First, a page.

His final justification is the familiar refrain that stocks might be bad, but other investments are worse. “[Equities] seem less dirty than the guaranteed negative real return on cash due to high inflation; highly volatile commodities and cryptocurrencies; and bonds that remain vulnerable to further price drops.” (He has a point about cryptocurrencies, as bitcoin doubled from July through November before dropping 35%.) After all, people must invest somewhere.
Such analysis is entirely in hindsight. That is an observation, not a complaint. Appreciating why the financial markets acted as they did forestalls rash decisions. Indeed, I would argue that the largest benefit from studying financial history is not to learn which assets have performed best--that information may quickly be learned--but instead to develop a tolerance for the marketplace’s bumps. Better to be reflective than angry, frightened, or confused.
However, El-Erian does follow his diagnosis with a prescription: “Better than to continue to bet heavily” that the stock market, like the theater business, will somehow overcome its obstacles, “it would be wise to make the most of the strength of equities and take some chips off the table.” Where those monies should go, El-Erian does not specify, aside from recommending private equities to those who can afford them. Presumably, retail investors should hold cash.
This advice, I submit, does not follow from El-Erian’s previous argument. He acknowledged that although equities continually face daunting obstacles, they usually find a way to advance, thereby confounding the expectations of contemporary observers. El-Erian himself has been one of those observers. Along with the rest of us, he wondered during the early days of the Russia-Ukraine conflict what that would do to global markets. He now possesses that answer.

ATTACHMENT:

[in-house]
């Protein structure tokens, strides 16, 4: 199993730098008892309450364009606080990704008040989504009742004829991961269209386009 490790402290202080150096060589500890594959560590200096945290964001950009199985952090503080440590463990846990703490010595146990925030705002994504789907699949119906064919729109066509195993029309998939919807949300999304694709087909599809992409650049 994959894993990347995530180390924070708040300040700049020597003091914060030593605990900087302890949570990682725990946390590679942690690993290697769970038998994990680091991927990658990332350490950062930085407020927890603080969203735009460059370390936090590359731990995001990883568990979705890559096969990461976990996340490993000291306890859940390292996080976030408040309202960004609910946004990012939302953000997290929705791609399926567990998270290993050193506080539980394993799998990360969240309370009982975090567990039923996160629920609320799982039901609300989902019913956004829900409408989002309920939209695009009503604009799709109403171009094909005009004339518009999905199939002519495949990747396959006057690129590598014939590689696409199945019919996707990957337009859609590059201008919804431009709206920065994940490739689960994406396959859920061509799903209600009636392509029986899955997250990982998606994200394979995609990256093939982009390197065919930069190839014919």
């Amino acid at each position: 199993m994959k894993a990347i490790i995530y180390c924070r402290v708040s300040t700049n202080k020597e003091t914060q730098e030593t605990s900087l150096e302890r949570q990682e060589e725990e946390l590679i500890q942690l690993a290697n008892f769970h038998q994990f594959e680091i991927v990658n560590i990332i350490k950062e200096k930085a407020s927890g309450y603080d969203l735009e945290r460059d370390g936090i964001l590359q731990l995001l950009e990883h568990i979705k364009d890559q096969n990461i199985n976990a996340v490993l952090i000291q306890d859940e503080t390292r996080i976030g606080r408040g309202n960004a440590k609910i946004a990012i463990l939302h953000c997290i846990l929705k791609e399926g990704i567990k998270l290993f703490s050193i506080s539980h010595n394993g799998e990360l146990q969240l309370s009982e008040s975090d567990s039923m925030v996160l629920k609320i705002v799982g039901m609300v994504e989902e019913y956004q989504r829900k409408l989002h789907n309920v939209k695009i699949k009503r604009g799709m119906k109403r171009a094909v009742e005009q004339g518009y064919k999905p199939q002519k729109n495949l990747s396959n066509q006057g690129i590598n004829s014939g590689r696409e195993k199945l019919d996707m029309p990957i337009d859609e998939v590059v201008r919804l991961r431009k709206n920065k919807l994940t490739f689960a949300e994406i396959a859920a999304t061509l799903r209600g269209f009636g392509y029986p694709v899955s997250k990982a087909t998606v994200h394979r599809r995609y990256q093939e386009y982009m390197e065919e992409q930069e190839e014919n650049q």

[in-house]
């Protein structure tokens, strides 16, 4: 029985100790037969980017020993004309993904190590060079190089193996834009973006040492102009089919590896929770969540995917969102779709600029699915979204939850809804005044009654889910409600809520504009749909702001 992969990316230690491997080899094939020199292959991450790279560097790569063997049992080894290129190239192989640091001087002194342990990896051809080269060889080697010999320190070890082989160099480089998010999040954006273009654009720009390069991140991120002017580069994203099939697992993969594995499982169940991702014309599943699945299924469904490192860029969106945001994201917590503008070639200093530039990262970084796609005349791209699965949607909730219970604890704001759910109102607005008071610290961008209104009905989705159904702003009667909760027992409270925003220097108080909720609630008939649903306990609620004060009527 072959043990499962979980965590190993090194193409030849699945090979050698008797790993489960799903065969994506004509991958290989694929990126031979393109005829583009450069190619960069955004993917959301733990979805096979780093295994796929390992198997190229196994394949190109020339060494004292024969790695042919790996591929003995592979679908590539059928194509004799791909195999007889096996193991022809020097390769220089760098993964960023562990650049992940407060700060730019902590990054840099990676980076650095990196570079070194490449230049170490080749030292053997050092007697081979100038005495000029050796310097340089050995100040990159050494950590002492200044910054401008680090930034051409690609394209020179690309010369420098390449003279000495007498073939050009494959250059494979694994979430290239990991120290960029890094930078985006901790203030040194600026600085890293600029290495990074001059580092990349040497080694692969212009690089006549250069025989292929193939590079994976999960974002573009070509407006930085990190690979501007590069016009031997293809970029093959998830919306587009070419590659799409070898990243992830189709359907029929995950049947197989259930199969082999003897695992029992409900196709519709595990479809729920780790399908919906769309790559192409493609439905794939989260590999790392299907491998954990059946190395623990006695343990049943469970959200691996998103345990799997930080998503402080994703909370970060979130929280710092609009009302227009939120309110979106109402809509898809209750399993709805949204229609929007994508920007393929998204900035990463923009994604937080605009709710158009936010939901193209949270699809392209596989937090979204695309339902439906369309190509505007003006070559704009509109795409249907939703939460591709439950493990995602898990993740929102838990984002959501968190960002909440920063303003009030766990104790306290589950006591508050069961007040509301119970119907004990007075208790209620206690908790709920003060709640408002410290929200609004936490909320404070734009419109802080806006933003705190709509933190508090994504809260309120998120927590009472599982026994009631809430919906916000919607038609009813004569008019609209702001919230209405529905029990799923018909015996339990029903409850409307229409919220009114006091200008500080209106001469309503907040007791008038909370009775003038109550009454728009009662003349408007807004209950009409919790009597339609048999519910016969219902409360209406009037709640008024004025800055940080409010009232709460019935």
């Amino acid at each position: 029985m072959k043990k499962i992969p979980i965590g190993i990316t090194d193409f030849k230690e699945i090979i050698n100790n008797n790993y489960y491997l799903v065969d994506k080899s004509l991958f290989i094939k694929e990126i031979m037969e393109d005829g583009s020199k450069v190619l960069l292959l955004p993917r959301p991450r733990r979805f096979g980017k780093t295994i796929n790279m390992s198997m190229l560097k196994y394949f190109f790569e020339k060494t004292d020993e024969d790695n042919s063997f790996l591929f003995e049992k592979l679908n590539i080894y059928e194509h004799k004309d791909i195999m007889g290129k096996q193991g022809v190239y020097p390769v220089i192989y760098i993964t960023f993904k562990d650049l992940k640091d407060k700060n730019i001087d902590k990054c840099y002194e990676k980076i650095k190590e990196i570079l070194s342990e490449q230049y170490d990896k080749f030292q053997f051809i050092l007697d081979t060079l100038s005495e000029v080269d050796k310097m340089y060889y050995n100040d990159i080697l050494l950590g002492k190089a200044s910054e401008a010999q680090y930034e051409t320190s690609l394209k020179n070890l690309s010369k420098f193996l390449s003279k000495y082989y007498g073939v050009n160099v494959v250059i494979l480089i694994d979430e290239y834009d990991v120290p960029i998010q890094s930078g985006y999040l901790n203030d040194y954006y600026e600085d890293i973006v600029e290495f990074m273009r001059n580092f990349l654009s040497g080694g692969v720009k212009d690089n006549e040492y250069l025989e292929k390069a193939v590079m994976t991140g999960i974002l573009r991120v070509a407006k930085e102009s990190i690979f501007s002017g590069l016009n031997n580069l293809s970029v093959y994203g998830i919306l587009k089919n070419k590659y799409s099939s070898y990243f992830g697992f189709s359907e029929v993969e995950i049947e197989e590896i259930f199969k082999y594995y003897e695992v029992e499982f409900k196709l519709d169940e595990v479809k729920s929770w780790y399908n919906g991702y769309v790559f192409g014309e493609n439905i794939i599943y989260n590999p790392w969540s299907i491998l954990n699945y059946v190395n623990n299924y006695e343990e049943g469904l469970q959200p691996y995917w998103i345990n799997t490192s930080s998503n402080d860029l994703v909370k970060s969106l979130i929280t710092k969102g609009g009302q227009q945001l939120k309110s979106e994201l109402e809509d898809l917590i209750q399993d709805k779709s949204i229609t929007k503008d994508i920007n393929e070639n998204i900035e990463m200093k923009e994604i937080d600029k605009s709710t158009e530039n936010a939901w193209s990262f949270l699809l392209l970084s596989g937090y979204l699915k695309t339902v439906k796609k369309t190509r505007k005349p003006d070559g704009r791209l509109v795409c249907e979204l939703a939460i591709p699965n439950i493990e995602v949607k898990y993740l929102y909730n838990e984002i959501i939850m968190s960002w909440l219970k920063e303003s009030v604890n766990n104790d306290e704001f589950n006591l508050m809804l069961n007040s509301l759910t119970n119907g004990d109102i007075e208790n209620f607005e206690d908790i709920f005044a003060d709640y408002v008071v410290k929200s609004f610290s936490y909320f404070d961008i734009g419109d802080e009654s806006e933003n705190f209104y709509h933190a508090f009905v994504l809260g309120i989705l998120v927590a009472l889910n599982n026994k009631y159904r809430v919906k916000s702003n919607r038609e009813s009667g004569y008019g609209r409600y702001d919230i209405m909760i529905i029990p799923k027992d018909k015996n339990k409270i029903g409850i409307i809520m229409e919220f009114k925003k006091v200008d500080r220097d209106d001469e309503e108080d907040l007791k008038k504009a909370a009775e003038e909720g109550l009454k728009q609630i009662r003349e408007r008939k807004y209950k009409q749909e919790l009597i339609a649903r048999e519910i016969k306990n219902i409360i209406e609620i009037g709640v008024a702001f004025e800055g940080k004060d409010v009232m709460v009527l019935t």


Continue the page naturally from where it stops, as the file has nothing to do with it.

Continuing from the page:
However, he does not know what will happen next. Therefore, when El-Erian advises today’s investors to reduce their equity exposure, he cannot be sure they will be able to reinvest their proceeds at lower prices. Perhaps stocks have already touched their 2022 lows. If so, those with cash in their pockets may become mired in a “bear trap,” by being perpetually underinvested, awaiting a stock-market sale that never arrives.
My conclusion: Some investors do hold too much equity, thanks to the past decade’s sharp rise in stock prices. Such shareholders would do well to heed El-Erian’s recommendation to lighten their portfolios. But those trades should be strategic, not tactical. As El-Erian himself suggests, the stock market’s mysteries only unravel after the fact. Understanding the past helps prevent future investment mistakes, but such knowledge rarely, if ever, bestows investment triumphs.
John Rekenthaler (firstname.lastname@example.org) has been researching the fund industry since 1988. He is now a columnist for Morningstar.com and a member of Morningstar's investment research department. John is quick to point out that while Morningstar typically agrees with the views of the Rekenthaler Report, his views are his own.
John Rekenthaler does not own (actual or beneficial) shares in any of the securities mentioned above. Find out about Morningstar’s editorial policies.